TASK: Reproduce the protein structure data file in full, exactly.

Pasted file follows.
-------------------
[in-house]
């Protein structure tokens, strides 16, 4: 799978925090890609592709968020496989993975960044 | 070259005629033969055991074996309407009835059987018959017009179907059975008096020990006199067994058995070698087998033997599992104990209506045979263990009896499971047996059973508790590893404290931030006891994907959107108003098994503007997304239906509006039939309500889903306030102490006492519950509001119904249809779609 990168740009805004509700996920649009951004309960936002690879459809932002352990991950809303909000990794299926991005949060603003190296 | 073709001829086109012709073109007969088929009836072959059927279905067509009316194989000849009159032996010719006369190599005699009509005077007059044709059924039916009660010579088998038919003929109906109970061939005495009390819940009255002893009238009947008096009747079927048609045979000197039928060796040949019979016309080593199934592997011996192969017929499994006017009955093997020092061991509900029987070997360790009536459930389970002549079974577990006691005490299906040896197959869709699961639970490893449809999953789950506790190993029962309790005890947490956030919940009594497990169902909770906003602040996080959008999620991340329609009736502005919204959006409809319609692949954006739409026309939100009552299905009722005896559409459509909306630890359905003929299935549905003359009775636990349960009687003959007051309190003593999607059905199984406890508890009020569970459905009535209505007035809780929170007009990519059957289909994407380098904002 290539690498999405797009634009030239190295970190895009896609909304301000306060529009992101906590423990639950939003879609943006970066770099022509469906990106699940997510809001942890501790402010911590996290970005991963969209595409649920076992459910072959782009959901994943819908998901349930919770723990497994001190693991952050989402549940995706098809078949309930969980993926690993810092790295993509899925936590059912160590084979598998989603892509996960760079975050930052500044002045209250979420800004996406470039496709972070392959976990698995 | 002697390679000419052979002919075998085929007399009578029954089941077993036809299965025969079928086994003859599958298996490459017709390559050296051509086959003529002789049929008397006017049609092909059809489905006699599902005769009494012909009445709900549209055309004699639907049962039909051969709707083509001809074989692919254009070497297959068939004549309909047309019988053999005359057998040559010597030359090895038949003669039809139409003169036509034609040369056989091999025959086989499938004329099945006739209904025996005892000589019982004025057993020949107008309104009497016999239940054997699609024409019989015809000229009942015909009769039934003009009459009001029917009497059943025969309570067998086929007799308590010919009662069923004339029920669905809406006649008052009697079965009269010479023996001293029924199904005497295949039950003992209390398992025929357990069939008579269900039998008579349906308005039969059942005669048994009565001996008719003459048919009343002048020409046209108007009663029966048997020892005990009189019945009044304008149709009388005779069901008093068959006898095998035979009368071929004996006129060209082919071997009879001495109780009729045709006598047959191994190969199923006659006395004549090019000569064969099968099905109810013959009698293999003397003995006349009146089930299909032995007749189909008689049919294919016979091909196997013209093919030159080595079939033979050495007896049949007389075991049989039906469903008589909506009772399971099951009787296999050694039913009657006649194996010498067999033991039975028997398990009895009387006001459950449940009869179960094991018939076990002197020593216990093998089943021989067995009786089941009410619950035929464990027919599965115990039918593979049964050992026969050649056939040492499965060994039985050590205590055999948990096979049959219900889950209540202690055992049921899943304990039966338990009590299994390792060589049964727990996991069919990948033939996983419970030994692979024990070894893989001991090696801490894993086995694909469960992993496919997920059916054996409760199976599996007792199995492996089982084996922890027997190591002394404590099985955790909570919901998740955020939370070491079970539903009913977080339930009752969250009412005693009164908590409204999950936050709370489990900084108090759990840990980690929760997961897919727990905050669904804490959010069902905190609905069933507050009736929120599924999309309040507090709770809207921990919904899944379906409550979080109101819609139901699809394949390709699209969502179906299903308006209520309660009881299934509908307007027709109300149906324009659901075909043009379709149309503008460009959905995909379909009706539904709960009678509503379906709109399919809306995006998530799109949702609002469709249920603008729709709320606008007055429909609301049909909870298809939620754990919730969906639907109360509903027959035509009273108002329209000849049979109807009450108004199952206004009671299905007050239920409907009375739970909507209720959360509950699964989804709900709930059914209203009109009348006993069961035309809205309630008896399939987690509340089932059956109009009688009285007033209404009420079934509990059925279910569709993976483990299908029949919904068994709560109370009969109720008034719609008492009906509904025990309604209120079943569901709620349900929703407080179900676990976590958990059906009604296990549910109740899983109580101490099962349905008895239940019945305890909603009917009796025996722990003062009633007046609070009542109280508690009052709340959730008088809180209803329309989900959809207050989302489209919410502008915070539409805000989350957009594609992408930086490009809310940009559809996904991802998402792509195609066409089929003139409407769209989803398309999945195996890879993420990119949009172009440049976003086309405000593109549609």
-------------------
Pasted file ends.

[in-house]
């Protein structure tokens, strides 16, 4: 799978925090890609592709968020496989993975960044 | 070259005629033969055991074996309407009835059987018959017009179907059975008096020990006199067994058995070698087998033997599992104990209506045979263990009896499971047996059973508790590893404290931030006891994907959107108003098994503007997304239906509006039939309500889903306030102490006492519950509001119904249809779609 990168740009805004509700996920649009951004309960936002690879459809932002352990991950809303909000990794299926991005949060603003190296 | 073709001829086109012709073109007969088929009836072959059927279905067509009316194989000849009159032996010719006369190599005699009509005077007059044709059924039916009660010579088998038919003929109906109970061939005495009390819940009255002893009238009947008096009747079927048609045979000197039928060796040949019979016309080593199934592997011996192969017929499994006017009955093997020092061991509900029987070997360790009536459930389970002549079974577990006691005490299906040896197959869709699961639970490893449809999953789950506790190993029962309790005890947490956030919940009594497990169902909770906003602040996080959008999620991340329609009736502005919204959006409809319609692949954006739409026309939100009552299905009722005896559409459509909306630890359905003929299935549905003359009775636990349960009687003959007051309190003593999607059905199984406890508890009020569970459905009535209505007035809780929170007009990519059957289909994407380098904002 290539690498999405797009634009030239190295970190895009896609909304301000306060529009992101906590423990639950939003879609943006970066770099022509469906990106699940997510809001942890501790402010911590996290970005991963969209595409649920076992459910072959782009959901994943819908998901349930919770723990497994001190693991952050989402549940995706098809078949309930969980993926690993810092790295993509899925936590059912160590084979598998989603892509996960760079975050930052500044002045209250979420800004996406470039496709972070392959976990698995 | 002697390679000419052979002919075998085929007399009578029954089941077993036809299965025969079928086994003859599958298996490459017709390559050296051509086959003529002789049929008397006017049609092909059809489905006699599902005769009494012909009445709900549209055309004699639907049962039909051969709707083509001809074989692919254009070497297959068939004549309909047309019988053999005359057998040559010597030359090895038949003669039809139409003169036509034609040369056989091999025959086989499938004329099945006739209904025996005892000589019982004025057993020949107008309104009497016999239940054997699609024409019989015809000229009942015909009769039934003009009459009001029917009497059943025969309570067998086929007799308590010919009662069923004339029920669905809406006649008052009697079965009269010479023996001293029924199904005497295949039950003992209390398992025929357990069939008579269900039998008579349906308005039969059942005669048994009565001996008719003459048919009343002048020409046209108007009663029966048997020892005990009189019945009044304008149709009388005779069901008093068959006898095998035979009368071929004996006129060209082919071997009879001495109780009729045709006598047959191994190969199923006659006395004549090019000569064969099968099905109810013959009698293999003397003995006349009146089930299909032995007749189909008689049919294919016979091909196997013209093919030159080595079939033979050495007896049949007389075991049989039906469903008589909506009772399971099951009787296999050694039913009657006649194996010498067999033991039975028997398990009895009387006001459950449940009869179960094991018939076990002197020593216990093998089943021989067995009786089941009410619950035929464990027919599965115990039918593979049964050992026969050649056939040492499965060994039985050590205590055999948990096979049959219900889950209540202690055992049921899943304990039966338990009590299994390792060589049964727990996991069919990948033939996983419970030994692979024990070894893989001991090696801490894993086995694909469960992993496919997920059916054996409760199976599996007792199995492996089982084996922890027997190591002394404590099985955790909570919901998740955020939370070491079970539903009913977080339930009752969250009412005693009164908590409204999950936050709370489990900084108090759990840990980690929760997961897919727990905050669904804490959010069902905190609905069933507050009736929120599924999309309040507090709770809207921990919904899944379906409550979080109101819609139901699809394949390709699209969502179906299903308006209520309660009881299934509908307007027709109300149906324009659901075909043009379709149309503008460009959905995909379909009706539904709960009678509503379906709109399919809306995006998530799109949702609002469709249920603008729709709320606008007055429909609301049909909870298809939620754990919730969906639907109360509903027959035509009273108002329209000849049979109807009450108004199952206004009671299905007050239920409907009375739970909507209720959360509950699964989804709900709930059914209203009109009348006993069961035309809205309630008896399939987690509340089932059956109009009688009285007033209404009420079934509990059925279910569709993976483990299908029949919904068994709560109370009969109720008034719609008492009906509904025990309604209120079943569901709620349900929703407080179900676990976590958990059906009604296990549910109740899983109580101490099962349905008895239940019945305890909603009917009796025996722990003062009633007046609070009542109280508690009052709340959730008088809180209803329309989900959809207050989302489209919410502008915070539409805000989350957009594609992408930086490009809310940009559809996904991802998402792509195609066409089929003139409407769209989803398309999945195996890879993420990119949009172009440049976003086309405000593109549609």